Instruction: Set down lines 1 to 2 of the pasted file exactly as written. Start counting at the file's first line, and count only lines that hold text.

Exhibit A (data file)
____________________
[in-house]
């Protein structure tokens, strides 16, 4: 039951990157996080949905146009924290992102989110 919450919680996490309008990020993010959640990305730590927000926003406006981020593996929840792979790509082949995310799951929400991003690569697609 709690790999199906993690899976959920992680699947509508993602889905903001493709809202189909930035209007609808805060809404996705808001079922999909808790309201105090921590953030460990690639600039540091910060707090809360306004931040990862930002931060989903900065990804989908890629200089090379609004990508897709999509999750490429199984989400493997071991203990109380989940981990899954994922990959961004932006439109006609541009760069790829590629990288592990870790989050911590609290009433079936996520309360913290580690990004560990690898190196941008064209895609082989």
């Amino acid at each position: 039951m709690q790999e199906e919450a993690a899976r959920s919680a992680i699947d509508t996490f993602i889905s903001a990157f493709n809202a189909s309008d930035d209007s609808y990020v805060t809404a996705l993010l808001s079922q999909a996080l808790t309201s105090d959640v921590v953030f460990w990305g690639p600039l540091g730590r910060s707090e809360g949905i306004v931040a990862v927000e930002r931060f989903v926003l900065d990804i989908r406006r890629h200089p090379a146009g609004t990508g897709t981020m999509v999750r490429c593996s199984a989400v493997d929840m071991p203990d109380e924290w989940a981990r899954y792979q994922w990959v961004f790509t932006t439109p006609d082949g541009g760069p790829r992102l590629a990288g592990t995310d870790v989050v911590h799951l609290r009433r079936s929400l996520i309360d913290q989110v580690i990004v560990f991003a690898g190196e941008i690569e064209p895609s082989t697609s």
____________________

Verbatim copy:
[in-house]
């Protein structure tokens, strides 16, 4: 039951990157996080949905146009924290992102989110 919450919680996490309008990020993010959640990305730590927000926003406006981020593996929840792979790509082949995310799951929400991003690569697609 709690790999199906993690899976959920992680699947509508993602889905903001493709809202189909930035209007609808805060809404996705808001079922999909808790309201105090921590953030460990690639600039540091910060707090809360306004931040990862930002931060989903900065990804989908890629200089090379609004990508897709999509999750490429199984989400493997071991203990109380989940981990899954994922990959961004932006439109006609541009760069790829590629990288592990870790989050911590609290009433079936996520309360913290580690990004560990690898190196941008064209895609082989």